How to fix CKM biggest issue

pablo pazos pazospablo at hotmail.com
Sat Mar 14 00:53:19 EDT 2015


Hi all,
I agree with Gustavo's view and I'm also very thankful for all the work done by Heather and Ian, without it we "techies" couldn't create any software at all, being that commercial or in my case open source + software used for openEHR training.
For me the biggest concern, besides the limited publishing capabilities or non editors, is that the CKM is made over proprietary software, that doesn't allow us to create our own instances of the CKM for free, and share archetypes in a distributed / versioned way, like GitHub does.
For me, as an openEHR trainer that's a major blocker, I can't publish archetypes so my students can play with them, translate them, improve them, etc. And I played a lot of times with the idea of creating a simplified open source clone of the CKM, can't make this idea true because I don't have the resources/time to do it, but at the same time hoping that the current CKM evolves in that way, but there are still core parts of it that are proprietary.
I know we talked about this lots of times, and we don't move forward other direction because the lack of resources, and what we can do is just be in a "use what we have in the best possible way" mode.
I believe if we reach a truly distributed and open CKM the editors will be more and more each day. That is happening every day with thousands of projects on GitHub.
Just wanted to add also the technical side of some of the current problems. 

-- 
Kind regards,
Eng. Pablo Pazos Gutiérrez
http://cabolabs.com

From: gbacelar at gmail.com
Date: Fri, 13 Mar 2015 14:46:52 +0000
Subject: Re: How to fix CKM biggest issue
To: openehr-clinical at lists.openehr.org

Dear Heather and everyone,I'm really sorry, but you completely misunderstood the point. I'm not critisizing you or Ian, on the contrary. I've always appreciated your work and I'm a big fan of you both (I'm proud to say it in public). I was not discussing the persons, but the policies. I don't think Ocean is an enemy, never mentioned it.
Differently of Wikipedia, where it doesn't matter to have other similar wiki competitors, openEHR must have a single knowledge repository to support semantic interoperability. The knowledge repository of openEHR, be it CKM or not, must take advantage of the community.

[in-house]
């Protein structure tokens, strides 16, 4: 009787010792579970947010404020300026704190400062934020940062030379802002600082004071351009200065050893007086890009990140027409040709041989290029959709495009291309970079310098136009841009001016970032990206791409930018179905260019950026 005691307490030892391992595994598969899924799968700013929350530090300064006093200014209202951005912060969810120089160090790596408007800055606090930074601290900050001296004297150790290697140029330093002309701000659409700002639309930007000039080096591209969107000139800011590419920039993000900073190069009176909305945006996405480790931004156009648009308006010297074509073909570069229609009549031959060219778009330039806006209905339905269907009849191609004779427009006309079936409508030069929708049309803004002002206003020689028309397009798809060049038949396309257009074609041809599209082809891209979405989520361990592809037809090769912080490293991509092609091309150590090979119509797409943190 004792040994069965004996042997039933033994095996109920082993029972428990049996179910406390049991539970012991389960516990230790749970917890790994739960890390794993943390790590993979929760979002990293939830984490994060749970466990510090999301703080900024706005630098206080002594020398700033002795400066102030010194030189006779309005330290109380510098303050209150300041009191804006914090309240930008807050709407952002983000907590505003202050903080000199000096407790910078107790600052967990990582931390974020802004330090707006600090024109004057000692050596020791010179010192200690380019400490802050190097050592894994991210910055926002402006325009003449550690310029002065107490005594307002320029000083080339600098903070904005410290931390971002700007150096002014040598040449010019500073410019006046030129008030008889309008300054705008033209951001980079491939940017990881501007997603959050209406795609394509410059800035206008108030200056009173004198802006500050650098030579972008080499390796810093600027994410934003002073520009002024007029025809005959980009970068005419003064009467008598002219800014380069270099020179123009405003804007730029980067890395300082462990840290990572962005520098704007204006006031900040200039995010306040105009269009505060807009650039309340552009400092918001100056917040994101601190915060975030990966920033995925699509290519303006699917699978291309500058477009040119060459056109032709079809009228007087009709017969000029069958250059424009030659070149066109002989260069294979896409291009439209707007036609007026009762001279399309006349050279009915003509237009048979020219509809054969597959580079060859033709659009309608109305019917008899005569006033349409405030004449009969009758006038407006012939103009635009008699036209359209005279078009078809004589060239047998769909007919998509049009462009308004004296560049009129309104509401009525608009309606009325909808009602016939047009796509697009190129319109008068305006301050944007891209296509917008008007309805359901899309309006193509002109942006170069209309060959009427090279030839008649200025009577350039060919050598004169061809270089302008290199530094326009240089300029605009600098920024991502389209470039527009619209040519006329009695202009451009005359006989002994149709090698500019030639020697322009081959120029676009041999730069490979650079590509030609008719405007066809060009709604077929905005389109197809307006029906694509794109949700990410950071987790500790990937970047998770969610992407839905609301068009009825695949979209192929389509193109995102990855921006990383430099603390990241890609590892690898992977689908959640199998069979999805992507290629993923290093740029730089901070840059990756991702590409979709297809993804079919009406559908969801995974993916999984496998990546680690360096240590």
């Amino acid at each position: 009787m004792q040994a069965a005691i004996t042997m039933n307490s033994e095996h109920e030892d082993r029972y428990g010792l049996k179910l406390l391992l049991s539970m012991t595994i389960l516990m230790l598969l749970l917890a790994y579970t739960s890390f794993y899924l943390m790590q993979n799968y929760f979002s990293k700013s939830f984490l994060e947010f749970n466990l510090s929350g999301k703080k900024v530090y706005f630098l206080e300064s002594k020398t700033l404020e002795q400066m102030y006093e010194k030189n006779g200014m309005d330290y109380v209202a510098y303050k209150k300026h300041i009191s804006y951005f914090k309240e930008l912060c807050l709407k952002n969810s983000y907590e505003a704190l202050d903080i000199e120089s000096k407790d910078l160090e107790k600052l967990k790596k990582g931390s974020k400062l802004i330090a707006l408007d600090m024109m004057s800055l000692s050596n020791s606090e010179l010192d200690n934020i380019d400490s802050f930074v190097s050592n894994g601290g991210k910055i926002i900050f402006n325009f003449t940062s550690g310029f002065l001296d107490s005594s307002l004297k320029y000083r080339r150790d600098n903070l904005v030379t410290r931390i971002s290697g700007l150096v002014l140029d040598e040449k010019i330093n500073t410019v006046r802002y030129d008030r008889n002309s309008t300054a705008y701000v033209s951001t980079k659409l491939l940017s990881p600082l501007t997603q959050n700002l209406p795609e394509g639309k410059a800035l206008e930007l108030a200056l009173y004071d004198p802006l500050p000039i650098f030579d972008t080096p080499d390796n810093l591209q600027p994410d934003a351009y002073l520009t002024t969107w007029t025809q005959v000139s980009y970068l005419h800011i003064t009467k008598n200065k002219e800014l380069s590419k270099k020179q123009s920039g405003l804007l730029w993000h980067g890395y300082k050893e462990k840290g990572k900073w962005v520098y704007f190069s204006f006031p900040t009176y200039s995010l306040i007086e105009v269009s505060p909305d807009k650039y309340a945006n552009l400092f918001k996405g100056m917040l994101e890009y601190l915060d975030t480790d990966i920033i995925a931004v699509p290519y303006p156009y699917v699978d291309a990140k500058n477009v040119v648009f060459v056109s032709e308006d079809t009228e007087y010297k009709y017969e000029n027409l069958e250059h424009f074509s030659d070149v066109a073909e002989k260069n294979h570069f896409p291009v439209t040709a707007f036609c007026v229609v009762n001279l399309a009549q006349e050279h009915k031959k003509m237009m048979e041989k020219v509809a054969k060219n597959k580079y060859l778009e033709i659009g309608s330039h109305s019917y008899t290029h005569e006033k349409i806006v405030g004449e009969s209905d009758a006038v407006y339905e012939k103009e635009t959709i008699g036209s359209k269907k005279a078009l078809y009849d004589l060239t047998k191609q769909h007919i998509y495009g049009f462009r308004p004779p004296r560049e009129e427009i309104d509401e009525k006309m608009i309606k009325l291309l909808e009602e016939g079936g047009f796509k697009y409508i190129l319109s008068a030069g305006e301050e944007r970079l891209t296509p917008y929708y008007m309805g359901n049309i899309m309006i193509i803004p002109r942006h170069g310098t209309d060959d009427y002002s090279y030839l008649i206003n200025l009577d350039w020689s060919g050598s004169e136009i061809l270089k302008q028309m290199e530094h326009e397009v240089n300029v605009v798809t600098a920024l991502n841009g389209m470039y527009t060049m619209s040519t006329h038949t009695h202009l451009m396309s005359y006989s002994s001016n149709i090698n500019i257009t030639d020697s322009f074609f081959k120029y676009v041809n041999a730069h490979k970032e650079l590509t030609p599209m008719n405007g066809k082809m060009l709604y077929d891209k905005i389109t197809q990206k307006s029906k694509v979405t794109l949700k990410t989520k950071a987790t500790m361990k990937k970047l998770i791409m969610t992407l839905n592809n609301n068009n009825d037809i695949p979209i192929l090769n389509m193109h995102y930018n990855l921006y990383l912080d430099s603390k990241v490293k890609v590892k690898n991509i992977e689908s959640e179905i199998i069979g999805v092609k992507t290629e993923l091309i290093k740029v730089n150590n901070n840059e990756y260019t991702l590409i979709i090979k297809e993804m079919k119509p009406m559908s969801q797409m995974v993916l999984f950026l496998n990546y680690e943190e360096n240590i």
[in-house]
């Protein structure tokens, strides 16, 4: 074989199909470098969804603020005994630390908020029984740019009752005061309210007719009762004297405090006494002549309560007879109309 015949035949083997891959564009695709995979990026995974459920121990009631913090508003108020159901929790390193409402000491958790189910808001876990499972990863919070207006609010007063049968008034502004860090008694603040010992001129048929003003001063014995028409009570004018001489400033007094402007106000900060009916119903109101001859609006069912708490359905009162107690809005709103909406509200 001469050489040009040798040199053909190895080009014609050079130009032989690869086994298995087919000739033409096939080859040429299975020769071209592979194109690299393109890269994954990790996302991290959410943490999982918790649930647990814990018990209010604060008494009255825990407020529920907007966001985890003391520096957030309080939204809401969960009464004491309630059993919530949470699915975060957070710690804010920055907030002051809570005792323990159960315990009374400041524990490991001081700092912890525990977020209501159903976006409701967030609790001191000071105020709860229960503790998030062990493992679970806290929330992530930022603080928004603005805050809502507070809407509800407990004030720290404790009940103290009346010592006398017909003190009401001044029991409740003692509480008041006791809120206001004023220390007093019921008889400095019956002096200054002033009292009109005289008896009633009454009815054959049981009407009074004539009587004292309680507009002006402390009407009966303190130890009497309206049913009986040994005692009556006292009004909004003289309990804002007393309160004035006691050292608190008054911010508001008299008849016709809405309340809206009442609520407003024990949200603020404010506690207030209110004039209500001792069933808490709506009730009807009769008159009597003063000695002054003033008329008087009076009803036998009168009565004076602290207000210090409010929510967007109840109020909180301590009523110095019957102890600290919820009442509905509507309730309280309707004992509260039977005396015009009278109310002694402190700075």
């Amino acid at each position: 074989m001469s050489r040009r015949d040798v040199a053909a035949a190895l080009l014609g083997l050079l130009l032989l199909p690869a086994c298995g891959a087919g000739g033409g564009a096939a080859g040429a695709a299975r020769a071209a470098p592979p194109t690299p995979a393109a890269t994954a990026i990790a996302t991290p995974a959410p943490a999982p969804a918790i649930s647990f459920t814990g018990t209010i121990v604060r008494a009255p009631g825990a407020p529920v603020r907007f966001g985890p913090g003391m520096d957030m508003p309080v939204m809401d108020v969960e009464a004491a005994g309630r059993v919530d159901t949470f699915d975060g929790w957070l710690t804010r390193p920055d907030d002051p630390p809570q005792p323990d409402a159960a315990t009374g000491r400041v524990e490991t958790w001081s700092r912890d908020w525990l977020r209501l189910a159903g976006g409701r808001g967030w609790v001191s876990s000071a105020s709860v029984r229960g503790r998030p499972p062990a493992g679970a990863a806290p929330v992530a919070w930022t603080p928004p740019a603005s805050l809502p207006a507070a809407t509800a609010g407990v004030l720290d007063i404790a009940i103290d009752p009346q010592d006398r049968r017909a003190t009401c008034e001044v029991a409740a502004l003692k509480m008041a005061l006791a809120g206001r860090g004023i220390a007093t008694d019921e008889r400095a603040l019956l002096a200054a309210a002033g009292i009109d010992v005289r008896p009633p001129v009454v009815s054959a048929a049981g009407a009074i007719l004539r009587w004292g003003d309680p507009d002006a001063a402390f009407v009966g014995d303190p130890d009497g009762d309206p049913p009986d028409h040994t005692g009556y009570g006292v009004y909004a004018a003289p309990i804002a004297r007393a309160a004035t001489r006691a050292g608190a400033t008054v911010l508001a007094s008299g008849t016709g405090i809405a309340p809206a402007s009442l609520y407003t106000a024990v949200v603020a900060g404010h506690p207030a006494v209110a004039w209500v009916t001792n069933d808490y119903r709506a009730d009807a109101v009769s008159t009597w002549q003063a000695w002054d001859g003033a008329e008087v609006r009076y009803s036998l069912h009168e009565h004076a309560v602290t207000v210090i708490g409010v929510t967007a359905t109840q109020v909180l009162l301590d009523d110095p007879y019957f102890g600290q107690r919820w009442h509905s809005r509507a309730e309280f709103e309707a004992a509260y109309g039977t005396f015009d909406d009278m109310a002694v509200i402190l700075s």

I agree with you that community is not as active as it should be, but that's just because the current model doesn't help them to. I know you and Ian are overloaded, and I don't blame you, but that's exactly why we need to change the policy. If we want a more active community, we must provide the means to achieve it.
You asked me what do I propose and what am I going to do about it. I'm already doing something.
I want openEHR to be much bigger. I propose a more liberal approach for CKM governance. I propose openEHR doesn't focus only on National governments and big industry players, but also on startups and small companies.
During the last couple of years, I can tell you I've promoted openEHR in Brazil, in Portugal and even in USA. I've presented lots of keynotes and courses free of charge, started an unfunded project for public care, created a website in Portuguese (www.openehrbrasil.com.br), written papers and white papers in Portuguese. More recently, I'm writing a book (an introductory guide) to be distributed for free. All about openEHR with zero resources (and the list is probably missing many things, like ophthalmology archetypes).
Kind regards,Gustavo Bacelar

2015-03-13 5:10 GMT+00:00 Heather Leslie <heather.leslie at oceaninformatics.com>:








Thanks Evelyn,
 
Even I forget the real roots… We should document it so we don’t lose the provenance.
 
Regards
 
Heather
 



From: openEHR-clinical [mailto:openehr-clinical-bounces at lists.openehr.org]
On Behalf Of Evelyn Hovenga

Sent: Friday, 13 March 2015 2:53 PM

To: 'For openEHR clinical discussions'

Subject: RE: How to fix CKM biggest issue



 
Thanks you for this historical overview Heather.  I’d like to add that the original CKM was developed, maintained and funded by Central Queensland University. 
 It was taken over by Ocean Informatics when that University decided to shut down its entire HI Research Centre at the end of 2007.
 
Evelyn







 
Dr Evelyn J.S.Hovenga, FACS
CEO & Director




   eHealth Education Pty Ltd, RTO 32279
 
www.ehe.edu.au

   e.hovenga at ehe.edu.au

 Mob. 0408309839    




 


From: openEHR-clinical [mailto:openehr-clinical-bounces at lists.openehr.org]
On Behalf Of Heather Leslie

Sent: Friday, 13 March 2015 1:12 PM

To: For openEHR clinical discussions

Subject: RE: How to fix CKM biggest issue


 
Hi Gustavo and the openEHR community,
 
I’m really sad and disappointed if Gustavo’s opinion is mirrored elsewhere in the openEHR community.
 
I’m sure it reflects a frustration with the slow process over past years. But anyone who has bothered to ask me about how I feel about
 the progress will hear that I am much more frustrated than any of you.
 
We, as the openEHR community really need to do a bit of soul searching. From my point of view we’ve all been very passive about this
 modelling work, all waiting for someone else to do it or take responsibility for it.